Today is my 6th day of voluntary self-isolation. I am not sick, have no symptoms of any kind and to my knowledge, I have not been exposed to Covid-19. I’m staying home because it seems like the right thing to do, and because as a person of relative privilege, I can.
Technically I am in the high-risk category due to being over 65 (just barely). Importantly, I have a history of respiratory issues. My birth father, who was a heavy smoker, died from complications relating to emphysema before he reached the age of 60. Every few years I contract chronic bronchitis, walking pneumonia or other similar type lung ailments.
Further complicating my situation and decision-making is the fact that my wife Claudette works in Lihue as a customer services agent for United Airlines. She is in contact daily with hundreds of travelers from throughout the world traveling to and from Kauai.
So while I am a high-risk potential victim of Covid-19, Claudette is a high-risk potential transmitter.
No, my self-isolation does not include staying away from my wife. However, because of the dual high-risk nature of our situation, it makes sense for me to stay home.
I made a trip to the bank yesterday stopping briefly at the 7-11 to buy a small container of half and half, consciously practicing appropriate social distancing the entire time. Beyond that I’ve remained at home, on the computer mostly, catching up on correspondence while compulsively watching the news and monitoring social media.
I am missing my 3-year-old grandson Rixon, terribly. He lives only a short distance away but I am torn as to whether the “social distancing” thing and the “dual high risk” situation mean that the responsible thing for me to do is also stay away from him, my son Dylan and daughter-in-law Leeona.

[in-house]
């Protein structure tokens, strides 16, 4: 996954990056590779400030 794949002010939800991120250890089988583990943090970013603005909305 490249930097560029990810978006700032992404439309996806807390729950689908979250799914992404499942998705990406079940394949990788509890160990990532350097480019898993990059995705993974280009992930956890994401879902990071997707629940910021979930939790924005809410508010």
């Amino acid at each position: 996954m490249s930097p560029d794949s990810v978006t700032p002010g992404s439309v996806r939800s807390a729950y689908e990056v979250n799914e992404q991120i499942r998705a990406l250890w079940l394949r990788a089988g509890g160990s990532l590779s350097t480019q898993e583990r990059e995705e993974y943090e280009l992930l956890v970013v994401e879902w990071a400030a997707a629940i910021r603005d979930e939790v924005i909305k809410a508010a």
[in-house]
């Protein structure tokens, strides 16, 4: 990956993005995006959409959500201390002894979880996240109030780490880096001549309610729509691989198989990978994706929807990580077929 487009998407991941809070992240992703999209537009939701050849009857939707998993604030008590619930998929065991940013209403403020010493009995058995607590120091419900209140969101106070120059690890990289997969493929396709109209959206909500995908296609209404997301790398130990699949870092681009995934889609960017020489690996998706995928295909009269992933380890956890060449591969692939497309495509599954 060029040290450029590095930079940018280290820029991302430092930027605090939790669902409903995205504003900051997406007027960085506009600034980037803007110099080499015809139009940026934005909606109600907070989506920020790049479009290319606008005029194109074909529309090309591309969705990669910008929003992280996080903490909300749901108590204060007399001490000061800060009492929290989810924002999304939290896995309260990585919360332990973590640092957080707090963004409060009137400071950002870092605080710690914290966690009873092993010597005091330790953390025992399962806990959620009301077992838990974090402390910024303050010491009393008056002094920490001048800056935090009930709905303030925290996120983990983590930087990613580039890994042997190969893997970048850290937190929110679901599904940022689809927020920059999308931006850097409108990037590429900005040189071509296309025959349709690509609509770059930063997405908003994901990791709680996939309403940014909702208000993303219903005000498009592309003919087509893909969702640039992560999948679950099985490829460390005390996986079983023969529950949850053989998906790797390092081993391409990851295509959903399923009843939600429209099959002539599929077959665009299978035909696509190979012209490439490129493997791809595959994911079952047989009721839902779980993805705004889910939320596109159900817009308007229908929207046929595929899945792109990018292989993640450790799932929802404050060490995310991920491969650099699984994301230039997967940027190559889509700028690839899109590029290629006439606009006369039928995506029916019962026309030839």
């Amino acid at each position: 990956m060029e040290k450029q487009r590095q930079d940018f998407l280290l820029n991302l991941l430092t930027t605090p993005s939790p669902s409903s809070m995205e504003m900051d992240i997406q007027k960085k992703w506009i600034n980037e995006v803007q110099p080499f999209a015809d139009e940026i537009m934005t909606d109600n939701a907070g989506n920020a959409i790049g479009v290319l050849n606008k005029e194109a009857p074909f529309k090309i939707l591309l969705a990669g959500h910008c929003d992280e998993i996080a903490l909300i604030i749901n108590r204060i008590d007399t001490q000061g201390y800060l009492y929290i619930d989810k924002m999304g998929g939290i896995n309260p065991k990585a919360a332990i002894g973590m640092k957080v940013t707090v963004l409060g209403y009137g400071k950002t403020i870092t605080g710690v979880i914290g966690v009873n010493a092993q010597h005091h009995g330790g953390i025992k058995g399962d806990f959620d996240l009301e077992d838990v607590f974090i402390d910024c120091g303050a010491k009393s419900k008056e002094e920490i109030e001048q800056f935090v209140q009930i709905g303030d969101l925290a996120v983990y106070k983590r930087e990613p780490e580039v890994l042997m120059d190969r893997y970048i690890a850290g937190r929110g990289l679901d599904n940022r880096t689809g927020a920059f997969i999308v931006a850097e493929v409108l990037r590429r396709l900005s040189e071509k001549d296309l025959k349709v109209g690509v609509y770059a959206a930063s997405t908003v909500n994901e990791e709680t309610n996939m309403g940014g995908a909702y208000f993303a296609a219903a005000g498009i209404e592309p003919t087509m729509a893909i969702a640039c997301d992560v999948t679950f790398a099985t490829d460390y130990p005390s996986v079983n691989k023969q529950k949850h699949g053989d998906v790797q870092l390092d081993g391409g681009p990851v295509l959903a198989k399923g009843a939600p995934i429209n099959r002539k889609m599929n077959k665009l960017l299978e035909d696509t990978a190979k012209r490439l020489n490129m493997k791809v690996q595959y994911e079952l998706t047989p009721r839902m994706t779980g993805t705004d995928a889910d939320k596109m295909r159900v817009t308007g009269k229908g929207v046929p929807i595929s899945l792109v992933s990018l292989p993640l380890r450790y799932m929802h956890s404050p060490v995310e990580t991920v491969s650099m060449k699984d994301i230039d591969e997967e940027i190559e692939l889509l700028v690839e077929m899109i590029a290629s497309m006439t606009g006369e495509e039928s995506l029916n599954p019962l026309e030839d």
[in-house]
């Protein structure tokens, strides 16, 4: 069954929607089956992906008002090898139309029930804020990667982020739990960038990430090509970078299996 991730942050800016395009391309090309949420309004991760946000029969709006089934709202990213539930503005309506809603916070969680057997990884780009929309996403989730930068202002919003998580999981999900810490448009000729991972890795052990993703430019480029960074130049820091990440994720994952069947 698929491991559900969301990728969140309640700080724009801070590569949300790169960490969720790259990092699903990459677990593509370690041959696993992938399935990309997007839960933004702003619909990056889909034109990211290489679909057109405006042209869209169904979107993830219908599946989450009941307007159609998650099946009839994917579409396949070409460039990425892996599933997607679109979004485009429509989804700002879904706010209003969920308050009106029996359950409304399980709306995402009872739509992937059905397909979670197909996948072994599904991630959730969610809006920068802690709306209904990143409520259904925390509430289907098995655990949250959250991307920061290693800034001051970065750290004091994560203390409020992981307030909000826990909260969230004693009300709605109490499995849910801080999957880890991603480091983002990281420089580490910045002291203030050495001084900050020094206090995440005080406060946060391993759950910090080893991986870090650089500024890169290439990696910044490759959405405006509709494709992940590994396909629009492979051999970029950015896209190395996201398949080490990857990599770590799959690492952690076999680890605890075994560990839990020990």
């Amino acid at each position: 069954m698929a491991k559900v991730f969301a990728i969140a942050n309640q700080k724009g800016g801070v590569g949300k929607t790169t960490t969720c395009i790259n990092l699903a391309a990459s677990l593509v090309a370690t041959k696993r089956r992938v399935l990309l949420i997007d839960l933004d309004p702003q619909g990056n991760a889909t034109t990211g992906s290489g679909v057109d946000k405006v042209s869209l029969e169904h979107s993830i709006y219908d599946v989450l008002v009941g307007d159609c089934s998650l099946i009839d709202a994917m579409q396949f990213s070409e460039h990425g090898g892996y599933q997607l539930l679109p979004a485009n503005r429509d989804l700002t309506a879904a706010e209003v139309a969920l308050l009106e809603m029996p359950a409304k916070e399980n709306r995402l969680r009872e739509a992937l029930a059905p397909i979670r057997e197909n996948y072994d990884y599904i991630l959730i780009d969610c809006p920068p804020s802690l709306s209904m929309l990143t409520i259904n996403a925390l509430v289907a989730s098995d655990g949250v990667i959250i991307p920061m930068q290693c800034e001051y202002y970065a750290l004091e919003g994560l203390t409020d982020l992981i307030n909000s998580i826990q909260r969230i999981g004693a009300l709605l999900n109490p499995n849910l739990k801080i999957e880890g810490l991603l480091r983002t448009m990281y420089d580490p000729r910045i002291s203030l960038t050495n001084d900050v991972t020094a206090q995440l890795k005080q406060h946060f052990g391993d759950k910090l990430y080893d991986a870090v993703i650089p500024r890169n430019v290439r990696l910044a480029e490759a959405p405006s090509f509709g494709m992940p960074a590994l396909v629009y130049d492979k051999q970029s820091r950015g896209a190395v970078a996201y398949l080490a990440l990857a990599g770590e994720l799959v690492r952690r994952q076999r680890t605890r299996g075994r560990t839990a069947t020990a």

My daughter Kelli-Rose, her husband Justin and granddaughter Isabella, are presently in Japan where they await transfer to New Jersey. That separation is unavoidable and so easier to accept. But consciously choosing not to visit and hug little Rixon, is a tough pill to swallow (no pun intended).
A few days ago, my self-isolation resolve was at its breaking point and I made a decision to drive to Koloa for a visit, and yes, a likely hug. But the rains descended upon our island and driving through the storm did not make sense.
The question still plagues me though (still yet another unintended pun). Is the fear, the reality, and the risk actually so significant that I must stay away from those I love? gh
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